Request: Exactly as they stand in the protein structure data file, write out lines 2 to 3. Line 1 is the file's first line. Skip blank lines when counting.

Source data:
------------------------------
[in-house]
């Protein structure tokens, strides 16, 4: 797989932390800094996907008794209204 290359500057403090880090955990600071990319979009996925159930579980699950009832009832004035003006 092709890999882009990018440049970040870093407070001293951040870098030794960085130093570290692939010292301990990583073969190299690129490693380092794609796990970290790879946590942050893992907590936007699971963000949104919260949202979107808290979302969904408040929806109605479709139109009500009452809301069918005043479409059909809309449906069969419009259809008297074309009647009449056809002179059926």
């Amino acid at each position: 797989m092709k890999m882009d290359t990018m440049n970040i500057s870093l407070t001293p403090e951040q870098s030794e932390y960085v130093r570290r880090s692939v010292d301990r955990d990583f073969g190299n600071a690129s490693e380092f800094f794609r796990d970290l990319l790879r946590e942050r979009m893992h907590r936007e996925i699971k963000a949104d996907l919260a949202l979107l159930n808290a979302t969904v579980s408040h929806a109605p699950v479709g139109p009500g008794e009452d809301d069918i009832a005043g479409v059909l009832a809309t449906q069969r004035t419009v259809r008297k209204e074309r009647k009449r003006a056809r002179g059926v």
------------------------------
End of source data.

């Protein structure tokens, strides 16, 4: 797989932390800094996907008794209204 290359500057403090880090955990600071990319979009996925159930579980699950009832009832004035003006 092709890999882009990018440049970040870093407070001293951040870098030794960085130093570290692939010292301990990583073969190299690129490693380092794609796990970290790879946590942050893992907590936007699971963000949104919260949202979107808290979302969904408040929806109605479709139109009500009452809301069918005043479409059909809309449906069969419009259809008297074309009647009449056809002179059926």
């Amino acid at each position: 797989m092709k890999m882009d290359t990018m440049n970040i500057s870093l407070t001293p403090e951040q870098s030794e932390y960085v130093r570290r880090s692939v010292d301990r955990d990583f073969g190299n600071a690129s490693e380092f800094f794609r796990d970290l990319l790879r946590e942050r979009m893992h907590r936007e996925i699971k963000a949104d996907l919260a949202l979107l159930n808290a979302t969904v579980s408040h929806a109605p699950v479709g139109p009500g008794e009452d809301d069918i009832a005043g479409v059909l009832a809309t449906q069969r004035t419009v259809r008297k209204e074309r009647k009449r003006a056809r002179g059926v």